James Mtume is loking to regain control of his catalog.
If the name Mtume sounds familiar, it’s because it is the namesake attached to the 1983 hit “Juicy Fruit.” While the track found its fair share of success for the band in the 80s, even sitting at No. 1 on Billboard’s R&B Chart for 8 weeks, the song is popularly known as the base sample in The Notorious B.I.G.’s “Juicy” single.
Now founding member James Mtume is suing Sony Music over the rights to the catalog he compiled through the 1970s and 1980s, including “Juicy Fruit” and two albums—1978’s Kiss The World Goodbye and 1980’s In Search of the Rainbow Seekers.
Following in trend with members of groups like the Village People, Eagles, Fleetwood Mac, and Huey Lewis and The News, Mtume is looking toward Section 203 of the U.S. Copyright Act to reclaim rights to his music. The code suggests that rights to work created on or after January 1, 1978 can be lawfully transferred back to the author. In addition, Mtume is also seeking accounting on royalties for his copyright interest on Biggie’s “Juicy” single and his albums.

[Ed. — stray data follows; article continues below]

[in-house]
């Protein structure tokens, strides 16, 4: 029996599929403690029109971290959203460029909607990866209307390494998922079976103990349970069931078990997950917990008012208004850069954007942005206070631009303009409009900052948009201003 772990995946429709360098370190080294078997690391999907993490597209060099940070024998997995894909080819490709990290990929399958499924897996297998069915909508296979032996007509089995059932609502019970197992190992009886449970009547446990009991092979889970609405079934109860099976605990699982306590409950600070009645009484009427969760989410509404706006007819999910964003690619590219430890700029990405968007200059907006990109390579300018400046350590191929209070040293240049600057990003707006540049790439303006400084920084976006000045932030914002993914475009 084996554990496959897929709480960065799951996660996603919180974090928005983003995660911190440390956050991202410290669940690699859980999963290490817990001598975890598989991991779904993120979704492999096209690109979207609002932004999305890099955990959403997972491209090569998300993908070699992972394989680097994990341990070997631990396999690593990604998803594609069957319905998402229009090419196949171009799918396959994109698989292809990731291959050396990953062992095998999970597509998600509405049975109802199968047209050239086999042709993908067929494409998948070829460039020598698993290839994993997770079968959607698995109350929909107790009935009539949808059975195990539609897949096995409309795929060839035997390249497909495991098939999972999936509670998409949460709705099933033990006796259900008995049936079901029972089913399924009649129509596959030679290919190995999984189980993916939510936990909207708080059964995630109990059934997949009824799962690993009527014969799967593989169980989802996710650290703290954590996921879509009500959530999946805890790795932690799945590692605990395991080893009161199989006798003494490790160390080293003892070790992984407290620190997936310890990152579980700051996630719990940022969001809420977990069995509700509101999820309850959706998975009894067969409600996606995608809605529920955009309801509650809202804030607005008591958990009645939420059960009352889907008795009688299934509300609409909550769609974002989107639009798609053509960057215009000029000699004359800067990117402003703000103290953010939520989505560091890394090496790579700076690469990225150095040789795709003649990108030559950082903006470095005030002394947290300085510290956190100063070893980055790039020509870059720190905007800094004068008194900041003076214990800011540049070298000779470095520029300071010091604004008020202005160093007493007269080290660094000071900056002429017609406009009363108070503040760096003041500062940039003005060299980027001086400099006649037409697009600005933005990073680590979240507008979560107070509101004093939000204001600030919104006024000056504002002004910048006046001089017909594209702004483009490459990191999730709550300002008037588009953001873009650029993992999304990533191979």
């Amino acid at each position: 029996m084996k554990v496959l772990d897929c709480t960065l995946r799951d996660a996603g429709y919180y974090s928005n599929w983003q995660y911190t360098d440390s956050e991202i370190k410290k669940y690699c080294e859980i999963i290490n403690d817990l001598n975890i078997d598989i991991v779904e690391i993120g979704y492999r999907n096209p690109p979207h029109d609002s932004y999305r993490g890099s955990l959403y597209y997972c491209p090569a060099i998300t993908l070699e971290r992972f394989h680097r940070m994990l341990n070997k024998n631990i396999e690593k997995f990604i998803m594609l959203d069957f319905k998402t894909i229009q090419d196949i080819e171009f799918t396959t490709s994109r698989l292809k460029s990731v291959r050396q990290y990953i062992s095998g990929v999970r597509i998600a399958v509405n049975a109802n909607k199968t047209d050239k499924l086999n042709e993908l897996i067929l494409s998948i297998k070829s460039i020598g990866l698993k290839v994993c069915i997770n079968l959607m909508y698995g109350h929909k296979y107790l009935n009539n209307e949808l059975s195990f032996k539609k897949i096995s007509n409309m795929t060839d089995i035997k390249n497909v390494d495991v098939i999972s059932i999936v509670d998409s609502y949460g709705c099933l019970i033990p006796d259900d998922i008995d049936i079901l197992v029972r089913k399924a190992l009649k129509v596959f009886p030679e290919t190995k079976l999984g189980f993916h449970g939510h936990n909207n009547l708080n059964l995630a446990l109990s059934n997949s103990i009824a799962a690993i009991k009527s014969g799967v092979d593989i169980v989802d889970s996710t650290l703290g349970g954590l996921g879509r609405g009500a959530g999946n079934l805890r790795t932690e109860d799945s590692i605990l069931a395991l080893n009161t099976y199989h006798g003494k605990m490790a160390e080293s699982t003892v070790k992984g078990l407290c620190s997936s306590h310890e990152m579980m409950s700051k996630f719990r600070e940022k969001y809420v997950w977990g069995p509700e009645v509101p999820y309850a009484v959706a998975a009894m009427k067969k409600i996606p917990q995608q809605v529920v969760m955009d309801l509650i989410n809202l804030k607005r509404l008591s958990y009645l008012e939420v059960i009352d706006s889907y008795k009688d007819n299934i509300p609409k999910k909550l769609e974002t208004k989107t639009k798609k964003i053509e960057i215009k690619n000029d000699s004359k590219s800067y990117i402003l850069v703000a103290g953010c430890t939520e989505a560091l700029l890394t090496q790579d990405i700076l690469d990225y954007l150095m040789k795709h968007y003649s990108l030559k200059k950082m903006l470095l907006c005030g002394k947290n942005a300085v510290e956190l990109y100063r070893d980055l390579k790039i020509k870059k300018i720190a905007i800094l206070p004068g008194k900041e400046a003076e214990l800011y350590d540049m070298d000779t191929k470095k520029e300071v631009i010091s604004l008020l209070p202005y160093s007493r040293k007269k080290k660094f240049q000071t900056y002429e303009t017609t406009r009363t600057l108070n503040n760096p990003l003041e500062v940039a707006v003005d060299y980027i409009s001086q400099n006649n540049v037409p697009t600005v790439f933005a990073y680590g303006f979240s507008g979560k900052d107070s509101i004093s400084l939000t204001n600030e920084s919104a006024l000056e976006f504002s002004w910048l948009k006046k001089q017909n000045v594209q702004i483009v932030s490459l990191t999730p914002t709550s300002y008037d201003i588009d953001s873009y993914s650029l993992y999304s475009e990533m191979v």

According to the lawsuit, Sony Music was delayed by two years in responding to the termination of rights notice he sent in July 2015, which sought to reclaim his ownerships of recording created between 1978 and 1983. Sony Music finally responded on July 21, 2017 stating that Mtume’s recordings were works made for hire—which would negate the implication of Section 203. In his suit, Mtume is requesting a declaration that the works were not created under a work-for-hire agreement and that he is the sole copyright owner.
The label also argues that there may be other authors whose permissions would be necessary for termination, adding that the recordings are not subject to Section 203 because they were created pursuant to a grant in a 1977 agreement.